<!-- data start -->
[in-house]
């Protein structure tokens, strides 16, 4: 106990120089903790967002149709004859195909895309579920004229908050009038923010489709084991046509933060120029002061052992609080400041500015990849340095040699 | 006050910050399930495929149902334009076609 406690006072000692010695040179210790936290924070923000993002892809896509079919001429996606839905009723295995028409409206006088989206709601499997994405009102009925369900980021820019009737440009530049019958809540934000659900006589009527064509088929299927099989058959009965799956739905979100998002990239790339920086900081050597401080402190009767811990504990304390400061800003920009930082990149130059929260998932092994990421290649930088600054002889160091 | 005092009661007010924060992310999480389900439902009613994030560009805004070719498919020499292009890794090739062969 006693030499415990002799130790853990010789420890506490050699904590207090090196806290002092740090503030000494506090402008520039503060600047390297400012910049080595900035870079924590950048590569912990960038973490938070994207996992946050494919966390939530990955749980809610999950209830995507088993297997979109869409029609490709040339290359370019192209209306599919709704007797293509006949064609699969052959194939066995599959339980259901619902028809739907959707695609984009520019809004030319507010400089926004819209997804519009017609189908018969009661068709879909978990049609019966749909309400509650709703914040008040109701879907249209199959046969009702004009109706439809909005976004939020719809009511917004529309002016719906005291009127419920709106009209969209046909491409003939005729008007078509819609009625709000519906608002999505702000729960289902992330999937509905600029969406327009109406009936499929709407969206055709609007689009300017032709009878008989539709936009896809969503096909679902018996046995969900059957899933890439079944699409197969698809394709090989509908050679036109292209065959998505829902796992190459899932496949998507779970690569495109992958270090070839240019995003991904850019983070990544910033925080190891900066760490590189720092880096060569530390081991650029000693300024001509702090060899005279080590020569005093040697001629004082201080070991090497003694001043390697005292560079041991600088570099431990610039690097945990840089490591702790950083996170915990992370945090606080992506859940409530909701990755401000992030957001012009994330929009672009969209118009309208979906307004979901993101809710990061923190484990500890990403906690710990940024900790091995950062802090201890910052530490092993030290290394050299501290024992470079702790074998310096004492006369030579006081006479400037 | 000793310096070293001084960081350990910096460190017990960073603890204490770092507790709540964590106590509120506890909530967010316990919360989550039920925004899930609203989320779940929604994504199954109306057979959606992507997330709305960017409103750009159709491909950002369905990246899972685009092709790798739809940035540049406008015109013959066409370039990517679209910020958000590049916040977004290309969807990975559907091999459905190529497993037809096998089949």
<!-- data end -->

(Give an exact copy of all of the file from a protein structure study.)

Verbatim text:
[in-house]
């Protein structure tokens, strides 16, 4: 106990120089903790967002149709004859195909895309579920004229908050009038923010489709084991046509933060120029002061052992609080400041500015990849340095040699 | 006050910050399930495929149902334009076609 406690006072000692010695040179210790936290924070923000993002892809896509079919001429996606839905009723295995028409409206006088989206709601499997994405009102009925369900980021820019009737440009530049019958809540934000659900006589009527064509088929299927099989058959009965799956739905979100998002990239790339920086900081050597401080402190009767811990504990304390400061800003920009930082990149130059929260998932092994990421290649930088600054002889160091 | 005092009661007010924060992310999480389900439902009613994030560009805004070719498919020499292009890794090739062969 006693030499415990002799130790853990010789420890506490050699904590207090090196806290002092740090503030000494506090402008520039503060600047390297400012910049080595900035870079924590950048590569912990960038973490938070994207996992946050494919966390939530990955749980809610999950209830995507088993297997979109869409029609490709040339290359370019192209209306599919709704007797293509006949064609699969052959194939066995599959339980259901619902028809739907959707695609984009520019809004030319507010400089926004819209997804519009017609189908018969009661068709879909978990049609019966749909309400509650709703914040008040109701879907249209199959046969009702004009109706439809909005976004939020719809009511917004529309002016719906005291009127419920709106009209969209046909491409003939005729008007078509819609009625709000519906608002999505702000729960289902992330999937509905600029969406327009109406009936499929709407969206055709609007689009300017032709009878008989539709936009896809969503096909679902018996046995969900059957899933890439079944699409197969698809394709090989509908050679036109292209065959998505829902796992190459899932496949998507779970690569495109992958270090070839240019995003991904850019983070990544910033925080190891900066760490590189720092880096060569530390081991650029000693300024001509702090060899005279080590020569005093040697001629004082201080070991090497003694001043390697005292560079041991600088570099431990610039690097945990840089490591702790950083996170915990992370945090606080992506859940409530909701990755401000992030957001012009994330929009672009969209118009309208979906307004979901993101809710990061923190484990500890990403906690710990940024900790091995950062802090201890910052530490092993030290290394050299501290024992470079702790074998310096004492006369030579006081006479400037 | 000793310096070293001084960081350990910096460190017990960073603890204490770092507790709540964590106590509120506890909530967010316990919360989550039920925004899930609203989320779940929604994504199954109306057979959606992507997330709305960017409103750009159709491909950002369905990246899972685009092709790798739809940035540049406008015109013959066409370039990517679209910020958000590049916040977004290309969807990975559907091999459905190529497993037809096998089949």